About Thalassaemia

  What is Thalassemia Minor?

In Thalassemia minor, the hemoglobin genes are inherited during conception, one from the mother (egg) and one from the father (sperm). People with a Thalassemia trait in one gene are known as carriers or are said to have Thalassemia minor. The only way to know if you carry the Thalassemia trait is to have a special blood test called hemoglobin electrophoresis which can identify the gene. The carriers of Thalassemia minor become anemic or slightly anemic.

If you, your parents, or ancestors are from ‘Thalassemia regions’ (identified in What is Thal), request a test from your doctor. It is vitally important to identify yourself as a possible carrier of Thalassemia minor. Possessing the Thalassemia minor trait gives you a 25%, (1 in 4) chance of having a baby with Thalassemia major, providing that both parents of the child are both carriers of the disorder. Increased awareness is the key to prevention.

What is Thalassemia Intermedia

Thalassemia Intermedia is a milder form of Thalassemia that is caused by the of one of the more severe thalassemic genes and one of the milder thalassemic genes. Children with Thalassemia intermedia start to develop symptoms later in life than those with Thalassemia major, usually becoming pale and developing symptoms around 2 years of age. They are moderately anemic but a large number of the patients survive without regular blood transfusions.

The severity of Thalassemia intermedia isn’t determined by hemaglobin levels alone; it also depends on how the individual’s feelings, and their growth rate and development. Unfortunately, there isn�t a much of a clear distinction between Thalassemia intermedia and Thalassemia major.

What is Thalassemia Major

The severe form of Thalassemia, Thalassemia major, occurs when a child inherits two mutated genes, one from each parent. Children born with Thalassemia major usually develop the symptoms of severe anemia within the first year of life. They lack the ability to produce normal adult hemoglobin (red blood cells). Children with Thalassemia major are so chronically fatigued they fail to thrive and do not grow normally. Left untreated, this disorder will cause bone deformities and eventually will lead to death within the first decade of the child�s life.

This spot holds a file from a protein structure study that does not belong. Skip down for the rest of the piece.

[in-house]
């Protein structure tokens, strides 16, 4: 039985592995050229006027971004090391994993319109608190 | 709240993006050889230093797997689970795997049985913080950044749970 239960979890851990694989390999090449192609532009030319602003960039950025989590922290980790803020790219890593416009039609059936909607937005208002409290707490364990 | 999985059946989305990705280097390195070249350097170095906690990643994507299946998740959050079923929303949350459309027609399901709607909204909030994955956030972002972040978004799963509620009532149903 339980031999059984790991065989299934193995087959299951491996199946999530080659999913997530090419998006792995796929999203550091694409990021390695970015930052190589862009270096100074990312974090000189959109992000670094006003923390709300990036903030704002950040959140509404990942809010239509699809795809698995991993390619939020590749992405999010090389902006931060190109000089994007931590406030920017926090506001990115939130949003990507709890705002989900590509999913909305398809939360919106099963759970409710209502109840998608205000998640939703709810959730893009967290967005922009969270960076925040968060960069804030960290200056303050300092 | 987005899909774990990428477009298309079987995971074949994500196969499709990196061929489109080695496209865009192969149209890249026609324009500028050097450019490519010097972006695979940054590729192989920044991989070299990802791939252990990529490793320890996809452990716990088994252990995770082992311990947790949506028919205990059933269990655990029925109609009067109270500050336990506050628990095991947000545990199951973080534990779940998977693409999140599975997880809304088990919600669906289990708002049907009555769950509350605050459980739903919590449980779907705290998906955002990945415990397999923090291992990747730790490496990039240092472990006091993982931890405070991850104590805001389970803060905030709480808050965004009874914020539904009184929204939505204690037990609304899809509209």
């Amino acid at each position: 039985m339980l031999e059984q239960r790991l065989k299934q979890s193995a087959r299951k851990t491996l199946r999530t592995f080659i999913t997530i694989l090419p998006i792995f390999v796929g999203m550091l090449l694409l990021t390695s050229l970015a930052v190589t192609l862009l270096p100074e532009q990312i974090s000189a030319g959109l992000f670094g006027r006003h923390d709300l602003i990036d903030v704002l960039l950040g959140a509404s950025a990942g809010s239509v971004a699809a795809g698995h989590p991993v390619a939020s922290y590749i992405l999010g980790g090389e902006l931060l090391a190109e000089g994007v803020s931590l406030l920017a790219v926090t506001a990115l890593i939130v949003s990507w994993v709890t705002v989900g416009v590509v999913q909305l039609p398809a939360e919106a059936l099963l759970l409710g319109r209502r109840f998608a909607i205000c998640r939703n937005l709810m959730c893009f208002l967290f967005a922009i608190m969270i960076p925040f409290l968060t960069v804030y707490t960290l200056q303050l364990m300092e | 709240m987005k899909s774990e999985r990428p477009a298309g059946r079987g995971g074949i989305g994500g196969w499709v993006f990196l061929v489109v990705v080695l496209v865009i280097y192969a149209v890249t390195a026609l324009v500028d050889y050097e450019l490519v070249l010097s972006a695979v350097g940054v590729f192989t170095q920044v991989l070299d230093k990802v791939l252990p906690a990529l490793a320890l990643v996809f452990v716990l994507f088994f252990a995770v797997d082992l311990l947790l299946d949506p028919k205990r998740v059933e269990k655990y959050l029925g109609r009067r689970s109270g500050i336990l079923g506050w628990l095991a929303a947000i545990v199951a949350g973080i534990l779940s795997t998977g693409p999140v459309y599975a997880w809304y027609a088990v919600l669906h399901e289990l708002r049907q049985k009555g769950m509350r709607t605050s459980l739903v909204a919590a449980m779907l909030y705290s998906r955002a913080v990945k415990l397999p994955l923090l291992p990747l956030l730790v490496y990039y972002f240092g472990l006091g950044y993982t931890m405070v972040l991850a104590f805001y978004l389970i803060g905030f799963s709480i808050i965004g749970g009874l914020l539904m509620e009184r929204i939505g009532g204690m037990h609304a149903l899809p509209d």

The only treatments that are provided to patients are regular transfusions of red blood cells. Thalassemia major patients require transfusions of red blood cells, every 4 to 6 weeks depending on the individual�s consumption of the infused cells. The complication that results from constant blood transfusions is iron overload, also known as secondary hemochromatosis. Once iron is stored in the organs, it will eventually lead to organ failure and will lead to death.

Iron is a component of hemoglobin, essential to the body, but once red blood cells break down the excess iron cannot be removed, resulting in the absorption of too much iron in the body. It is necessary that this excess iron be removed because it stores in the vital organs of the body, such as the heart and liver. Fortunately, a drug called Desferrioxamine (Desferal) is designed to remove the excess iron from the thalassemic patient.

Although, Desferal has significantly changed the prognosis of patients with Thalassemia major, many of the patients find the nightly 10-12 hour infusions of Desferal tedious, have difficulty with compliance, and find the pump-injected medication painful. Currently, this is the only treatment available to Thalassemia patients, a cure needs to be found.